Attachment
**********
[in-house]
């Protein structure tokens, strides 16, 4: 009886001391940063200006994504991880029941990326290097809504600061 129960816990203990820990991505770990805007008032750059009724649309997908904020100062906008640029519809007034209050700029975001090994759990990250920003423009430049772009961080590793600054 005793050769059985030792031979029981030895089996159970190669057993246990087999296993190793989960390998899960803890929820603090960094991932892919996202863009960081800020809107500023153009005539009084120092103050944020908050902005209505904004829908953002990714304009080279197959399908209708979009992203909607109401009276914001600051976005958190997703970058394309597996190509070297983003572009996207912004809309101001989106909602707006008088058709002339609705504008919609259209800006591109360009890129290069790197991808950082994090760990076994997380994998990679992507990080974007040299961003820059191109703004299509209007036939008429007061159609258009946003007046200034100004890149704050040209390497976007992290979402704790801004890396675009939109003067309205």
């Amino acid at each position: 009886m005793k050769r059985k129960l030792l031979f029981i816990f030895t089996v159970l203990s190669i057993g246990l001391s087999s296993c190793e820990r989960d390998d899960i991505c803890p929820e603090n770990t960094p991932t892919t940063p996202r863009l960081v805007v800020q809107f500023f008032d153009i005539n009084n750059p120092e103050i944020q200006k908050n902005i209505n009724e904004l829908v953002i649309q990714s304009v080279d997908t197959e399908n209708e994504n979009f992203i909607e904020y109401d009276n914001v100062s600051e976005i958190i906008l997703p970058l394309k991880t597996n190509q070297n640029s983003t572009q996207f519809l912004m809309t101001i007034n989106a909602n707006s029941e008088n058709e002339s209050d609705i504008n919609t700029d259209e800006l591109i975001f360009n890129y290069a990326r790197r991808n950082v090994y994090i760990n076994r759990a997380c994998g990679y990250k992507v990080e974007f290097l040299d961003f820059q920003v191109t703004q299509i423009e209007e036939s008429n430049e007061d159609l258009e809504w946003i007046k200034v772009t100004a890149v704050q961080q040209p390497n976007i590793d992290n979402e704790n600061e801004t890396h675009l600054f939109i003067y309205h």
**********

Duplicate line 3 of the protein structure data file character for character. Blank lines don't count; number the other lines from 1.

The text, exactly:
């Amino acid at each position: 009886m005793k050769r059985k129960l030792l031979f029981i816990f030895t089996v159970l203990s190669i057993g246990l001391s087999s296993c190793e820990r989960d390998d899960i991505c803890p929820e603090n770990t960094p991932t892919t940063p996202r863009l960081v805007v800020q809107f500023f008032d153009i005539n009084n750059p120092e103050i944020q200006k908050n902005i209505n009724e904004l829908v953002i649309q990714s304009v080279d997908t197959e399908n209708e994504n979009f992203i909607e904020y109401d009276n914001v100062s600051e976005i958190i906008l997703p970058l394309k991880t597996n190509q070297n640029s983003t572009q996207f519809l912004m809309t101001i007034n989106a909602n707006s029941e008088n058709e002339s209050d609705i504008n919609t700029d259209e800006l591109i975001f360009n890129y290069a990326r790197r991808n950082v090994y994090i760990n076994r759990a997380c994998g990679y990250k992507v990080e974007f290097l040299d961003f820059q920003v191109t703004q299509i423009e209007e036939s008429n430049e007061d159609l258009e809504w946003i007046k200034v772009t100004a890149v704050q961080q040209p390497n976007i590793d992290n979402e704790n600061e801004t890396h675009l600054f939109i003067y309205h």